Communicating effectively with your teen and being in touch with their emotional and mental health is important to foster and grow healthy relationships. So, how do you foster a genuine conversation based on truth, mutual respect, and understanding? Here are some ideas to create a safe space and encourage healthy conversations with your teens.
The first thing you need for a genuine conversation with your teen is… your teen. Getting your teen to open up and participate in a genuine conversation can be difficult. A good time to start a conversation is when you two are alone and doing something else simultaneously like driving in the car, running errands, or working on a project. Take advantage of these situations and initiate the conversation, but don’t start with, “We need to talk.” This can be anxiety (and eye-roll) producing. Try “How is your class going?” Something specific and that requires more than a yes or no answer. If they are receptive and open, then the conversation can flow.
1. Stay Calm & Listen
Teens may not always want to talk to you, but they want to be heard. If your teen has engaged in conversation with you, it is important to listen intently to what they are saying so they feel heard and validated. Listen more than talk.
2. Avoid Criticism & Judgement
Often as a parent, the stories you hear from your teen might make you squirm. But it is essential to recognize that feeling and avoid criticizing them for what they are telling you. If you criticize, your teen is less likely to confide in you. Instead, listen intentionally and ask if they would like your feedback or advice. It’s easy to jump into fix-it mode, but allowing space for them to simply share will open the door to further conversations.
3. Respond From Your Heart
Before reacting harshly to something your teen tells you, remember to empathize with your teen. We all make mistakes and have bad days. You can try responding to them with things like, “Wow, it sounds like you are having a really bad day?” and then follow up with, “How can I support you through that?” or “How can I make it better?” Respond from the heart. Don’t react from the head.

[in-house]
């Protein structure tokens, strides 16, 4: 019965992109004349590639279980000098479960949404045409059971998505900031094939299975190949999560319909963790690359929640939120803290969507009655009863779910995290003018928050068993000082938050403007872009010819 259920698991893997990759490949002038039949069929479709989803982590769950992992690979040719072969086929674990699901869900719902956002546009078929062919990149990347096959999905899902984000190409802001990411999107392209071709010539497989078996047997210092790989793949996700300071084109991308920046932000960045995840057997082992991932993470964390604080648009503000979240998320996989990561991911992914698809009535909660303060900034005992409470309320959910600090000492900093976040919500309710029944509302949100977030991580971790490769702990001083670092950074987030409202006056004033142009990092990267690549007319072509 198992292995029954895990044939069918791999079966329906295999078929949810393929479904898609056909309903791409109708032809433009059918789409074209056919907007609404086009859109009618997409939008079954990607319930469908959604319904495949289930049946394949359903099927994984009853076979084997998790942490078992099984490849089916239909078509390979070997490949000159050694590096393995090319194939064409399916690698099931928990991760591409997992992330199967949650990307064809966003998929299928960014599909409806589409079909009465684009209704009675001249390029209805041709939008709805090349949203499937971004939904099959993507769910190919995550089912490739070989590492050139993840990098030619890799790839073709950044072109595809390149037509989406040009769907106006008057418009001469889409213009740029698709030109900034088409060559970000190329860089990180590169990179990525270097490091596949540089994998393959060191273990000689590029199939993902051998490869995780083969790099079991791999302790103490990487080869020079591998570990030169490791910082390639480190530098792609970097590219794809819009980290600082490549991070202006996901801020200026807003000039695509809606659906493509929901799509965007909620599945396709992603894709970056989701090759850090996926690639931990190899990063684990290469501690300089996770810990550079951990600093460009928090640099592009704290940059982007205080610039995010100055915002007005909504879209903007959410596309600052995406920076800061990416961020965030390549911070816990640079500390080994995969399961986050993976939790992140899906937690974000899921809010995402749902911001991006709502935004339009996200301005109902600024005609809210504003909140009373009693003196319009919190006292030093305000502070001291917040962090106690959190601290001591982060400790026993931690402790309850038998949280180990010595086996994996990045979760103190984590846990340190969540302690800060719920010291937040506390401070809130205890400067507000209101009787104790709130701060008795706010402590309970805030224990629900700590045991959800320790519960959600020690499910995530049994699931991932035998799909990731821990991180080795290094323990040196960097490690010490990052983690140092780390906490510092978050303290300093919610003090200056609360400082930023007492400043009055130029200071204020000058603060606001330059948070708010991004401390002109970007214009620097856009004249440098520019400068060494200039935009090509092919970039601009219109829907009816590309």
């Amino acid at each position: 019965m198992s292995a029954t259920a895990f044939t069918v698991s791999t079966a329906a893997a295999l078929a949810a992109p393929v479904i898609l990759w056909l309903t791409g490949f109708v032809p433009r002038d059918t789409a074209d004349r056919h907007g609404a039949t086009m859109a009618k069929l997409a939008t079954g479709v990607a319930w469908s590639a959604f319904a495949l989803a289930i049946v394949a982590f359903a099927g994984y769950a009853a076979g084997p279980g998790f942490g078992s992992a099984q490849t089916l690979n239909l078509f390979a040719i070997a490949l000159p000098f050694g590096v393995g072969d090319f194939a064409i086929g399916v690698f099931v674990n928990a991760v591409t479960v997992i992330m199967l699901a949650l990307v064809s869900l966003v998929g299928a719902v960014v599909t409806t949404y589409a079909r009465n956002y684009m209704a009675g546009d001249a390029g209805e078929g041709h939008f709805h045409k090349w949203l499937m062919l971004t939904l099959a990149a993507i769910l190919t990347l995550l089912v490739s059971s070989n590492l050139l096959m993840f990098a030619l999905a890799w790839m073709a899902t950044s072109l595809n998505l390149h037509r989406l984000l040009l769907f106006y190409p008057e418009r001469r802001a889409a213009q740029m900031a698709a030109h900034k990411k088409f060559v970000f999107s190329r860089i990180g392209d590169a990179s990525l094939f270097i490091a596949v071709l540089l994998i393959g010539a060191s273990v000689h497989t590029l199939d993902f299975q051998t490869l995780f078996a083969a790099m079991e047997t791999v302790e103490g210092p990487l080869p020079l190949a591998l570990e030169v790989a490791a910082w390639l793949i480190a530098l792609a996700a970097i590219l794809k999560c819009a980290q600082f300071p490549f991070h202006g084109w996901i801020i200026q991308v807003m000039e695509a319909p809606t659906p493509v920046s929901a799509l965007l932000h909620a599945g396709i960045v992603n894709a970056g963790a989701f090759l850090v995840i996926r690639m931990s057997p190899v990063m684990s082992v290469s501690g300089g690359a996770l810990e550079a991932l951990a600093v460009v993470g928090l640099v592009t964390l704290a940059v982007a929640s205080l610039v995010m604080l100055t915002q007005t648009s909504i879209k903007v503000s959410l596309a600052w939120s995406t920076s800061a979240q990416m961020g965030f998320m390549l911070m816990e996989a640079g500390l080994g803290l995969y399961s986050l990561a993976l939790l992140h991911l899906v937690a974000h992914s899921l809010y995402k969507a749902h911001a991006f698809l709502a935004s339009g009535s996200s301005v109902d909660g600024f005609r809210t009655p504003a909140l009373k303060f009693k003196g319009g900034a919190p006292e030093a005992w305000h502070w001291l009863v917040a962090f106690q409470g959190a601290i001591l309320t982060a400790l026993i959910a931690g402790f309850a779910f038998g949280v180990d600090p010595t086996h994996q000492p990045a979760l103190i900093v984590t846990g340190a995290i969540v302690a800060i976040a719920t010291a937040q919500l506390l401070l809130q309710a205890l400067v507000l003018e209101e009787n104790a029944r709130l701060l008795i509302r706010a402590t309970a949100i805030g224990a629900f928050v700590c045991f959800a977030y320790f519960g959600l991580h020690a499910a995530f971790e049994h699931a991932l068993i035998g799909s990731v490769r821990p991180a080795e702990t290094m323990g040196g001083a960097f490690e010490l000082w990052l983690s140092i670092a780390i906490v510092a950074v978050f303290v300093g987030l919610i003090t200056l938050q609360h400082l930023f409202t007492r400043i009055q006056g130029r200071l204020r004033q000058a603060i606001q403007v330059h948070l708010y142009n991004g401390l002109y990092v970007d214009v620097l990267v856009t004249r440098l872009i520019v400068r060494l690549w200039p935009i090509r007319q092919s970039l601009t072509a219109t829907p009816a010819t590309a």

4. Make Sure They Know You Are There For Them
When the conversation concludes, make sure to remind them that you are there for them whenever they need it. Maybe this conversation didn’t go as well as you wanted, but when they know that you are open to hearing them again, they will slowly become more willing to talk with you.
This will take practice, but the approach works faster than you think and builds trust which leads to more conversations. The key things to keep in mind are teens want to be heard, not told; avoid starting your conversation with “We need to talk,” or “Let’s talk.” And to respond with empathy.
This blog was contributed by Allie Brown, Mental Health Practitioner at Southeast Regional Crisis Center (SERCC).
Nexus Family Healing is a national nonprofit mental health organization that restores hope for thousands of children and families who come to us for outpatient/community mental health services, foster care and adoption, and residential treatment. For over 50 years, our network of agencies has used innovative, personalized approaches to heal trauma, break cycles of harm, and reshape futures. We believe every child is worth it — and every family matters. Learn more at nexusfamilyhealing.org.